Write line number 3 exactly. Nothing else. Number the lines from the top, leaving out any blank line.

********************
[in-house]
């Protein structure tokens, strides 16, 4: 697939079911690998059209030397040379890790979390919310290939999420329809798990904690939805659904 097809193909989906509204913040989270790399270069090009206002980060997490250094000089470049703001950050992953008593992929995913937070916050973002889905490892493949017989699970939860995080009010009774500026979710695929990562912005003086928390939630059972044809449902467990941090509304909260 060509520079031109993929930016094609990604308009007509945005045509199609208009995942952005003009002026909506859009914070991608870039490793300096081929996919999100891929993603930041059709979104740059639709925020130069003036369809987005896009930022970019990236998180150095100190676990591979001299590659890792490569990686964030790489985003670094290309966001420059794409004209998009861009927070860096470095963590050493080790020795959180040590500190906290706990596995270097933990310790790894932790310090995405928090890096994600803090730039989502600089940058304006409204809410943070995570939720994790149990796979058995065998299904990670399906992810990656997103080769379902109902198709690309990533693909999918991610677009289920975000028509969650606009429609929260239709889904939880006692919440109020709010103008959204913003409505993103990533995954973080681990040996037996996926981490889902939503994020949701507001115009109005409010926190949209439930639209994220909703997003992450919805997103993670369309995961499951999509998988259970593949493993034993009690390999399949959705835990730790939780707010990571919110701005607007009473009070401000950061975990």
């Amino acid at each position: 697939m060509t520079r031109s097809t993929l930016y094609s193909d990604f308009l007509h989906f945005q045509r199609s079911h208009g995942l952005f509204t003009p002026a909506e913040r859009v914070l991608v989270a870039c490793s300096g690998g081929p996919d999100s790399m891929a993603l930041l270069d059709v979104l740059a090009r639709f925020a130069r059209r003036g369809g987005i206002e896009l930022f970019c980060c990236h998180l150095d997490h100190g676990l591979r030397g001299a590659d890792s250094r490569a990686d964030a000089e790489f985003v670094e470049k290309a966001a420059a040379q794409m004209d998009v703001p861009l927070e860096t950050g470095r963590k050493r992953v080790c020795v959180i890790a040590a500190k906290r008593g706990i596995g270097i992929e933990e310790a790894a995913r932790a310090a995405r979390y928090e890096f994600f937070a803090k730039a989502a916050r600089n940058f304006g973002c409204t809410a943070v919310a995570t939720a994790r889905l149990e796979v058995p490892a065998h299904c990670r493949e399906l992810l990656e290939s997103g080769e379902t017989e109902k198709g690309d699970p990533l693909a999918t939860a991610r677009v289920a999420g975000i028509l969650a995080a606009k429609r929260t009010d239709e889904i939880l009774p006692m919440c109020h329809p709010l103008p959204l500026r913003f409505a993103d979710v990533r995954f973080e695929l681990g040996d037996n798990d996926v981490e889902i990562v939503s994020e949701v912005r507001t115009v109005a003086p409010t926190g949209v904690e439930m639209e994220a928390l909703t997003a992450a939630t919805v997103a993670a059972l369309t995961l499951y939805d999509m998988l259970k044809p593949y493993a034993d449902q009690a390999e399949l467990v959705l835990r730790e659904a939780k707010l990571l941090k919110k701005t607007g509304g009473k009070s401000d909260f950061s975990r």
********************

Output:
């Amino acid at each position: 697939m060509t520079r031109s097809t993929l930016y094609s193909d990604f308009l007509h989906f945005q045509r199609s079911h208009g995942l952005f509204t003009p002026a909506e913040r859009v914070l991608v989270a870039c490793s300096g690998g081929p996919d999100s790399m891929a993603l930041l270069d059709v979104l740059a090009r639709f925020a130069r059209r003036g369809g987005i206002e896009l930022f970019c980060c990236h998180l150095d997490h100190g676990l591979r030397g001299a590659d890792s250094r490569a990686d964030a000089e790489f985003v670094e470049k290309a966001a420059a040379q794409m004209d998009v703001p861009l927070e860096t950050g470095r963590k050493r992953v080790c020795v959180i890790a040590a500190k906290r008593g706990i596995g270097i992929e933990e310790a790894a995913r932790a310090a995405r979390y928090e890096f994600f937070a803090k730039a989502a916050r600089n940058f304006g973002c409204t809410a943070v919310a995570t939720a994790r889905l149990e796979v058995p490892a065998h299904c990670r493949e399906l992810l990656e290939s997103g080769e379902t017989e109902k198709g690309d699970p990533l693909a999918t939860a991610r677009v289920a999420g975000i028509l969650a995080a606009k429609r929260t009010d239709e889904i939880l009774p006692m919440c109020h329809p709010l103008p959204l500026r913003f409505a993103d979710v990533r995954f973080e695929l681990g040996d037996n798990d996926v981490e889902i990562v939503s994020e949701v912005r507001t115009v109005a003086p409010t926190g949209v904690e439930m639209e994220a928390l909703t997003a992450a939630t919805v997103a993670a059972l369309t995961l499951y939805d999509m998988l259970k044809p593949y493993a034993d449902q009690a390999e399949l467990v959705l835990r730790e659904a939780k707010l990571l941090k919110k701005t607007g509304g009473k009070s401000d909260f950061s975990r």